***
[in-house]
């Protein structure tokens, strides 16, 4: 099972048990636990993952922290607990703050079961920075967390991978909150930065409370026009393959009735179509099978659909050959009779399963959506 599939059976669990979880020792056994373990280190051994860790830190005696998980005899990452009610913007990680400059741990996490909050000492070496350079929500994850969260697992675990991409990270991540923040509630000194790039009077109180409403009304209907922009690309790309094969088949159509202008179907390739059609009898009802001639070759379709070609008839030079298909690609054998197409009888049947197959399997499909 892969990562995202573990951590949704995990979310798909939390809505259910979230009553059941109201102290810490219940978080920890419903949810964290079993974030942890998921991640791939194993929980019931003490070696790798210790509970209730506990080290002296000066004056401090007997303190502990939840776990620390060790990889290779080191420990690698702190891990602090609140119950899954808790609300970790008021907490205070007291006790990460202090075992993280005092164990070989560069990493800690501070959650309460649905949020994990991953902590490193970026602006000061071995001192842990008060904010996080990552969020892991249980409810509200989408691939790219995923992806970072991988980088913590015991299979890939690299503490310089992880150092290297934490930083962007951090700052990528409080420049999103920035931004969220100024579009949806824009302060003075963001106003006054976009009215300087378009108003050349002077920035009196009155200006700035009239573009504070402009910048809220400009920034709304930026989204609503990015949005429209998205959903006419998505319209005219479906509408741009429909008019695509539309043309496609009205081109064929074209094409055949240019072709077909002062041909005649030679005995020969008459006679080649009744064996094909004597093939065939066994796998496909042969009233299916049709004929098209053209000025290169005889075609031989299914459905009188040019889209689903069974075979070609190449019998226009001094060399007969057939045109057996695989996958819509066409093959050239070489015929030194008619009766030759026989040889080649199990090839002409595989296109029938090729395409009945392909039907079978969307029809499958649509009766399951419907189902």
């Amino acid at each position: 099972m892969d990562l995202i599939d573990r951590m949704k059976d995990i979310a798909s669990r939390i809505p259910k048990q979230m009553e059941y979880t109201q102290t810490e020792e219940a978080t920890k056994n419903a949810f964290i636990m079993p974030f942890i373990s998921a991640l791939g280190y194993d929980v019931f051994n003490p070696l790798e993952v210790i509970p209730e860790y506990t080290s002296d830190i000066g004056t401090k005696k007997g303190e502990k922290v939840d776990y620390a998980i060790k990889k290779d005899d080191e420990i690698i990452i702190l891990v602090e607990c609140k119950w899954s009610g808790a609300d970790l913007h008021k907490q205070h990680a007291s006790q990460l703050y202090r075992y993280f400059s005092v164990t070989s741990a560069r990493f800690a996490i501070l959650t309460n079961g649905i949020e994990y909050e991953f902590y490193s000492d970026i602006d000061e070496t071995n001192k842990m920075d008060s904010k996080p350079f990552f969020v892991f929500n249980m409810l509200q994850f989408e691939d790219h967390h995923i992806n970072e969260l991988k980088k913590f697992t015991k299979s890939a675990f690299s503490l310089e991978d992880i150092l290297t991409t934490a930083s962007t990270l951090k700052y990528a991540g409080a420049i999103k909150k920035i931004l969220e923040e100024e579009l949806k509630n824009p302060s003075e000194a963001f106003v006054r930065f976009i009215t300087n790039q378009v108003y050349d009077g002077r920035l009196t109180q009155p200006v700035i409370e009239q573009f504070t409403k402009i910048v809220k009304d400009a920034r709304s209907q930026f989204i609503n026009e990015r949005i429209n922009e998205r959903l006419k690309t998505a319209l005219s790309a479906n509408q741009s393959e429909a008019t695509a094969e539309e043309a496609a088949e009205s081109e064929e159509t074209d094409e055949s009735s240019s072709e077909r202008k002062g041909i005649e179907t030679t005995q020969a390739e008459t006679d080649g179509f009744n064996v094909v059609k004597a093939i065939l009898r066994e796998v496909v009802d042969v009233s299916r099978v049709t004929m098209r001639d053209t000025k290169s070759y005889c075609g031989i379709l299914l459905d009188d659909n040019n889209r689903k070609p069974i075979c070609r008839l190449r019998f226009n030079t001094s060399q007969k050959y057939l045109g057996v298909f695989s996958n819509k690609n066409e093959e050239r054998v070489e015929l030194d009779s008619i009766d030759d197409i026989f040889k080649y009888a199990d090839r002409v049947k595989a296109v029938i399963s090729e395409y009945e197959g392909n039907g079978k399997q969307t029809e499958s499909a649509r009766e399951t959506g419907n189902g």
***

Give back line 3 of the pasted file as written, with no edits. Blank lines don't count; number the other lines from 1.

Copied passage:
């Amino acid at each position: 099972m892969d990562l995202i599939d573990r951590m949704k059976d995990i979310a798909s669990r939390i809505p259910k048990q979230m009553e059941y979880t109201q102290t810490e020792e219940a978080t920890k056994n419903a949810f964290i636990m079993p974030f942890i373990s998921a991640l791939g280190y194993d929980v019931f051994n003490p070696l790798e993952v210790i509970p209730e860790y506990t080290s002296d830190i000066g004056t401090k005696k007997g303190e502990k922290v939840d776990y620390a998980i060790k990889k290779d005899d080191e420990i690698i990452i702190l891990v602090e607990c609140k119950w899954s009610g808790a609300d970790l913007h008021k907490q205070h990680a007291s006790q990460l703050y202090r075992y993280f400059s005092v164990t070989s741990a560069r990493f800690a996490i501070l959650t309460n079961g649905i949020e994990y909050e991953f902590y490193s000492d970026i602006d000061e070496t071995n001192k842990m920075d008060s904010k996080p350079f990552f969020v892991f929500n249980m409810l509200q994850f989408e691939d790219h967390h995923i992806n970072e969260l991988k980088k913590f697992t015991k299979s890939a675990f690299s503490l310089e991978d992880i150092l290297t991409t934490a930083s962007t990270l951090k700052y990528a991540g409080a420049i999103k909150k920035i931004l969220e923040e100024e579009l949806k509630n824009p302060s003075e000194a963001f106003v006054r930065f976009i009215t300087n790039q378009v108003y050349d009077g002077r920035l009196t109180q009155p200006v700035i409370e009239q573009f504070t409403k402009i910048v809220k009304d400009a920034r709304s209907q930026f989204i609503n026009e990015r949005i429209n922009e998205r959903l006419k690309t998505a319209l005219s790309a479906n509408q741009s393959e429909a008019t695509a094969e539309e043309a496609a088949e009205s081109e064929e159509t074209d094409e055949s009735s240019s072709e077909r202008k002062g041909i005649e179907t030679t005995q020969a390739e008459t006679d080649g179509f009744n064996v094909v059609k004597a093939i065939l009898r066994e796998v496909v009802d042969v009233s299916r099978v049709t004929m098209r001639d053209t000025k290169s070759y005889c075609g031989i379709l299914l459905d009188d659909n040019n889209r689903k070609p069974i075979c070609r008839l190449r019998f226009n030079t001094s060399q007969k050959y057939l045109g057996v298909f695989s996958n819509k690609n066409e093959e050239r054998v070489e015929l030194d009779s008619i009766d030759d197409i026989f040889k080649y009888a199990d090839r002409v049947k595989a296109v029938i399963s090729e395409y009945e197959g392909n039907g079978k399997q969307t029809e499958s499909a649509r009766e399951t959506g419907n189902g």